In the latest issue (May 2020) of the American Journal of Orthodontics and Dentofacial Orthopedics a randomized clinical trial was published evaluating the relationship between clear aligner (CA) therapy and the development of white spot lesions and compare it with orthodontic fixed appliance (FA) therapy.
Demineralization of the enamel surface adjacent to orthodontic appliances, which manifests initially as white spot lesions (WSLs), is an unsightly, important, and prevalent side effect of orthodontic treatment, which compromises the results of such treatment.
The prevention, diagnosis, and treatment of WSLs are crucial to minimize tooth decay and tooth discoloration, which could compromise the esthetics of the smile. In recent years, an increasing number of young and adult patients have sought orthodontic treatment with clear thermoplastic aligners (CAs) as a more esthetic and comfortable alternative to fixed orthodontic appliances (FAs). The increased popularity and use of CAs has raised the question if CAs are effective in controlling the orthodontic movement in nongrowing subjects. Therefore, several studies were conducted in the past decades to evaluate the validity of CA therapy and determine its boundaries. To evaluate the proficiency of CAs, all aspects of orthodontic therapy should be investigated including the adverse effects imposed on oral health, such as pain and discomfort, root resorption, periodontal health integrity, and enamel demineralization with the subsequent formation of WSLs. Although CA therapy has been cited as a safe, esthetic, and comfortable orthodontic procedure for adult patients, only few trials were focused on its side effects and implications on oral health. Although the general assumption is that these appliances are hygienic by design, this hypothesis needs to be questioned and investigated with proper methodology to provide high-quality evidence defining the pros and cons of CAs. The increase in the number of newly developed WSLs was significant in both groups.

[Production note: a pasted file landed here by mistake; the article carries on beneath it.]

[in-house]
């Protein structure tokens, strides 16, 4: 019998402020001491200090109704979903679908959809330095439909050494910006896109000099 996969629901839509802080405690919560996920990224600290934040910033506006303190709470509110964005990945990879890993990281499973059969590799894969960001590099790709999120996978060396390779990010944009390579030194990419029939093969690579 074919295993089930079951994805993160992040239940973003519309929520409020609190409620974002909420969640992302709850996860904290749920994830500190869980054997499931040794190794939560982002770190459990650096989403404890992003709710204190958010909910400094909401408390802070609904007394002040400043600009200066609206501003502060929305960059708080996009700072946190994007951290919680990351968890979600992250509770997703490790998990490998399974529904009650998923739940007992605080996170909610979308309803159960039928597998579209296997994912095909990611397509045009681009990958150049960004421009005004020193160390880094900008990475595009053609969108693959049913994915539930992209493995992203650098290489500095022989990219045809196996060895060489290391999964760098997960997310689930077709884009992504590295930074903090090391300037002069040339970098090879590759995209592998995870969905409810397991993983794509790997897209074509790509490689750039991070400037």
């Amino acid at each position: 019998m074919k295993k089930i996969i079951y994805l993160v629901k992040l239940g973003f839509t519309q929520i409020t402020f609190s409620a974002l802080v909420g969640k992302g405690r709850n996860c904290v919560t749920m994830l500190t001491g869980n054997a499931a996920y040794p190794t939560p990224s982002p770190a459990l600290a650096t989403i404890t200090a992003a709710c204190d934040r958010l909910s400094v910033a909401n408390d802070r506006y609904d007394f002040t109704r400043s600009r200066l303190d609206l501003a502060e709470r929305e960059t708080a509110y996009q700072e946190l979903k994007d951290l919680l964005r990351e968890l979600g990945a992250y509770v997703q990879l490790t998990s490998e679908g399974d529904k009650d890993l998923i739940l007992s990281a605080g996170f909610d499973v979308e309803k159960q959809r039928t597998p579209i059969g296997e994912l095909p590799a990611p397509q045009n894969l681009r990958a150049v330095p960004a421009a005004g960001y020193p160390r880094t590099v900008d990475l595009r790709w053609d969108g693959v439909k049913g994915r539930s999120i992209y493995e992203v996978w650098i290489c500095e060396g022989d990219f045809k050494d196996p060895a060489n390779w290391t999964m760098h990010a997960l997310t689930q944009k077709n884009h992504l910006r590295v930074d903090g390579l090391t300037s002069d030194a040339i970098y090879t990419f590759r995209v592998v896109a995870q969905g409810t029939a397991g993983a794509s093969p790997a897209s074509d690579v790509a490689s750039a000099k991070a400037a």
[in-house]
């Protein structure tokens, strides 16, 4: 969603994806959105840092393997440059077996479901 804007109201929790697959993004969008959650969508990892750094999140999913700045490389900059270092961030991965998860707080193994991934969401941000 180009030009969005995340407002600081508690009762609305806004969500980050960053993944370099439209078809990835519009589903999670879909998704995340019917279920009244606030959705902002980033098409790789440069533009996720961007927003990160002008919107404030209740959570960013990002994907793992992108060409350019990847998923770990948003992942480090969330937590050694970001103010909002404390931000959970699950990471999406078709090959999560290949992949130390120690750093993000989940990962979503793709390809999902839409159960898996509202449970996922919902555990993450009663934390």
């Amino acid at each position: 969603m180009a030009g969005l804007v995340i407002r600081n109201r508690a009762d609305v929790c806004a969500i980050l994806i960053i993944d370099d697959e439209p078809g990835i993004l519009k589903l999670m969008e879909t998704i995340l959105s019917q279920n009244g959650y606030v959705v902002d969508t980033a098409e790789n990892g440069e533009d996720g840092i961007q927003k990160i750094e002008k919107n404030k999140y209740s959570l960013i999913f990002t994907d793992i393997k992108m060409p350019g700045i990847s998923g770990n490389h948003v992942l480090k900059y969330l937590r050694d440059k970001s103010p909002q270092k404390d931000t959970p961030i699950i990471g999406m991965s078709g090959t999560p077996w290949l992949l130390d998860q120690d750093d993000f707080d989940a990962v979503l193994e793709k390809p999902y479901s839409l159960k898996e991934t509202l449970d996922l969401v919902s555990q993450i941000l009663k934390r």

The incidence of WSLs in the FA group, however, was higher than that of the CA group. In addition, more mineral loss was seen in the FA group compared with the CA group. By contrast, lesion area was significantly larger in the CA group compared with the FA group. In the study, the incidence of new WSLs and the significant increase in the surface area of WSLs during the CA therapy could be explained by the effect of CA on limiting the flow of saliva, negating saliva's natural cleansing, buffering, and remineralizing properties. In addition, the large area of the WSLs in the CA group is mostly attributed to the use of attachments, which usually cover a considerable area of tooth surfaces.
Therefore, special care is needed during their bonding, and patients need to be instructed on how to properly keep them clean. However, further investigation is needed to evaluate the effect of size, shape, and location of the attachments on enamel decalcification because one could anticipate that attachments with angular sharp edges might cause more food entrapment than smooth circular ones. The findings of this study emphasize the falsehood of the claims that CA therapy is completely safe and does not have implications on oral health. The practice of “Do-It-Yourself” orthodontics has gained popularity on such false claims because orthodontic therapy with CAs can be performed without professional evaluation and monitoring by dentists and/or orthodontists.
As conclusion, Orthodontic treatment with Cas and FAs caused enamel demineralization. The CA group developed larger but shallower white spot lesions, whereas the FA group developed more new lesions with greater severity, but the were smaller in area. More plaque accumulation was found in the FA group compared with the CA group.
For additional information: Enamel demineralization during clear aligner orthodontic treatment compared with fixed appliance therapy, evaluated with quantitative light-induced fluorescence: A randomized clinical trial.
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